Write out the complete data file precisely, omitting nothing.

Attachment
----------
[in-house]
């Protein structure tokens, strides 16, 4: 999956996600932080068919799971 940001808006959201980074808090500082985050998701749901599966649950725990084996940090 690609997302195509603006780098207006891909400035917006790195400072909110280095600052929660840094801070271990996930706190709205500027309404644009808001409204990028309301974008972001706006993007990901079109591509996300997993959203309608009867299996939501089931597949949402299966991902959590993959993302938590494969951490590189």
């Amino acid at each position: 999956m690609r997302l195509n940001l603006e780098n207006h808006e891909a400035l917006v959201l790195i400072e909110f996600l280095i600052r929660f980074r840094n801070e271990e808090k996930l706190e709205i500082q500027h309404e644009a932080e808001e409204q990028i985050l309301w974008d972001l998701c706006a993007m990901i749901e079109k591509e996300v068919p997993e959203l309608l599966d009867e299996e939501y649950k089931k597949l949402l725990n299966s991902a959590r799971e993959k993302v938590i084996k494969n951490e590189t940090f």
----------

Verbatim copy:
[in-house]
């Protein structure tokens, strides 16, 4: 999956996600932080068919799971 940001808006959201980074808090500082985050998701749901599966649950725990084996940090 690609997302195509603006780098207006891909400035917006790195400072909110280095600052929660840094801070271990996930706190709205500027309404644009808001409204990028309301974008972001706006993007990901079109591509996300997993959203309608009867299996939501089931597949949402299966991902959590993959993302938590494969951490590189």
């Amino acid at each position: 999956m690609r997302l195509n940001l603006e780098n207006h808006e891909a400035l917006v959201l790195i400072e909110f996600l280095i600052r929660f980074r840094n801070e271990e808090k996930l706190e709205i500082q500027h309404e644009a932080e808001e409204q990028i985050l309301w974008d972001l998701c706006a993007m990901i749901e079109k591509e996300v068919p997993e959203l309608l599966d009867e299996e939501y649950k089931k597949l949402l725990n299966s991902a959590r799971e993959k993302v938590i084996k494969n951490e590189t940090f």